MB: I’m trying very hard to be humble about this experience and how MPACT provided a big boost for both MPACT and Monroe. I believe this is the number one event that has happened to Monroe on the internet. There have been lots of articles and different publications on Monroe being a good place to live. If you look at the comments on the internet, a lot of people are saying that they need to check out Monroe.
AM: Yea, that’s exciting! I’m a comment junkie. I admit. I usually read all of them, but it’s funny how most people were comparing it to “Between two Ferns with Zach Galifianaki.” The only thing I think made it look public access like was the 4:3 the aspect ratio. I would have had no clue that it was public access by the sets, the gear, the writing, and the graphics, all of it. Kudos to you, the board, the staff, and the interns, everyone who took part in this because overall I don’t think it can be compared.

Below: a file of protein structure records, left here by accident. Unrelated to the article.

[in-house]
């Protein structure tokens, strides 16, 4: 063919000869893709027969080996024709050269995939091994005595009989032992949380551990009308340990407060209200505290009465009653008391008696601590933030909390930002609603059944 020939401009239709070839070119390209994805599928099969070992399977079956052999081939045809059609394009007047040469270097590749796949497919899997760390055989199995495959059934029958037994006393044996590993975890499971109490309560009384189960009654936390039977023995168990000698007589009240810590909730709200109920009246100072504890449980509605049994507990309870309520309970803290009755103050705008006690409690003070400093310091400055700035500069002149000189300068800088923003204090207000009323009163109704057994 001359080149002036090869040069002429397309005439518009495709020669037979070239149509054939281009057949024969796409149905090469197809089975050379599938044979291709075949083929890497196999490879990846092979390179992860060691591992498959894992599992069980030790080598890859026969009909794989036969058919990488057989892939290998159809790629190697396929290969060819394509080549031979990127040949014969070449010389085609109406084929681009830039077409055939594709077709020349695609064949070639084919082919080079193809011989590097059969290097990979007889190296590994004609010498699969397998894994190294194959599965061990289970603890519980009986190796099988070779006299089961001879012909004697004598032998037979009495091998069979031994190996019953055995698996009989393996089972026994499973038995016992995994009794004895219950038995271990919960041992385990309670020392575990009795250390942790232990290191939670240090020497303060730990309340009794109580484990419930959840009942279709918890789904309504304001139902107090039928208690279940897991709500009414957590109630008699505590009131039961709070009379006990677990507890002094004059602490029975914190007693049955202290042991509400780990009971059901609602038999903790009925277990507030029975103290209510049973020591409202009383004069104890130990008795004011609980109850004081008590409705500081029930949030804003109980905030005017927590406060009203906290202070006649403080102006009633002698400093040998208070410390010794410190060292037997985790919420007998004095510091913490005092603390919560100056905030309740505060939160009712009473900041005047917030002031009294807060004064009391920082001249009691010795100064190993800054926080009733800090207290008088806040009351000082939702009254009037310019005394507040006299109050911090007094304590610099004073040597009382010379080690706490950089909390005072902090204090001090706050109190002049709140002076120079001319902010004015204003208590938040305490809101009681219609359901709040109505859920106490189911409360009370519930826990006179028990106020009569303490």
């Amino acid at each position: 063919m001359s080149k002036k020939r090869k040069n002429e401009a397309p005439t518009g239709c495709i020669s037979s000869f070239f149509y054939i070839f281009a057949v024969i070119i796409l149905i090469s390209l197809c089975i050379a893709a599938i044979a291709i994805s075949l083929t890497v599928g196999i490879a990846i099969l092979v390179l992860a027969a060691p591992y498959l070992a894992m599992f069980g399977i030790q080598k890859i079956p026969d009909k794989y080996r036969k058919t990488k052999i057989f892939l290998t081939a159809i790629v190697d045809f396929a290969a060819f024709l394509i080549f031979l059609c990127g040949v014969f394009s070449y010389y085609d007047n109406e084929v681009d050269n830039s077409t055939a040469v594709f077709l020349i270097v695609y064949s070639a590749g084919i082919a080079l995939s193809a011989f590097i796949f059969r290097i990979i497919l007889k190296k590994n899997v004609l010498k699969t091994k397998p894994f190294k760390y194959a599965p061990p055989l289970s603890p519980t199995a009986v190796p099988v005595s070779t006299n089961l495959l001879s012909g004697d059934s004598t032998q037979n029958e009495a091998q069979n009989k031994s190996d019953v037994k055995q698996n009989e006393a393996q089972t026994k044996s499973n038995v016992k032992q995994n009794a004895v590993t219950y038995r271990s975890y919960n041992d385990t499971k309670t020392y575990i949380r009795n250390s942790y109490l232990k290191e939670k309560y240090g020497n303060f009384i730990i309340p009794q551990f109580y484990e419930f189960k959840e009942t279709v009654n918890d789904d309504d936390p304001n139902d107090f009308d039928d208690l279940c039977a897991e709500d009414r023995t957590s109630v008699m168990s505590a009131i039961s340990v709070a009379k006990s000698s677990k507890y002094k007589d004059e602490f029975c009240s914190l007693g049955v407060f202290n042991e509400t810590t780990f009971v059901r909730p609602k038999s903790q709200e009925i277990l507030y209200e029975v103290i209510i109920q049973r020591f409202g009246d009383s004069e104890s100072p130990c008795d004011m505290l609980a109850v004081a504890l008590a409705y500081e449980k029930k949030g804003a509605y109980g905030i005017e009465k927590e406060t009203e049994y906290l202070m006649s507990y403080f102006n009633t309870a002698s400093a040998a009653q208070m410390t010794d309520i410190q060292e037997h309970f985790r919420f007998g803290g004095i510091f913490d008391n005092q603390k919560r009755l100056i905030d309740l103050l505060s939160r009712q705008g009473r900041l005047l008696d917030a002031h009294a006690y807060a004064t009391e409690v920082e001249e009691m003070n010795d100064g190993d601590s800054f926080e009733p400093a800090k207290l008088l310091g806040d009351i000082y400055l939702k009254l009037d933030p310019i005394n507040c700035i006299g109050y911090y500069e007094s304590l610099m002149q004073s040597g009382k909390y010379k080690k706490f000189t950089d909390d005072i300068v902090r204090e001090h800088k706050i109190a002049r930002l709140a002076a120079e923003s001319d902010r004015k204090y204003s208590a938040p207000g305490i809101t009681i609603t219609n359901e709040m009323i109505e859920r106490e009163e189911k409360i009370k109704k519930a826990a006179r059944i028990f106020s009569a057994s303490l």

MB: In my opinion the intro that CBS created was produced to have an appearance of a local access television show. They did want it to be a quality product but, also wanted to provide a feel that it wasn’t produced in a network studio. That is why they welcomed the idea of producing it in SD.
The neat thing about the intro is that it now belongs to Kaye Lani and Michelle. CBS gave them the rights to use it. Kay Lani and Michelle have already started work on their next show. They did a post wrap up of all the excitement of having Stephen Colbert as guest host of the show.
As you may guess there were a lot of contracts to sign in order for this happen. A production as large as this required some flexibility for everyone here at MPACT. Thank goodness that I am not a control freak. Even though everyone at CBS respected our turf, still there was the need to let thing happen to provide a smooth flow in all aspects of the production. I also had to make sure we were also great host to provide our guest with a great experience here in Monroe. So, accepting all of the terms that were presented to us, was again, it provided a sense of welcome to our visitors. Obviously, the terms were not too extreme or demanding to cause undo harm or, discomfort to our facility, staff, or members
AM: Right and definitely thinking outside the box. With PEG we always think, no ads and for public only, but this all started with a phone call.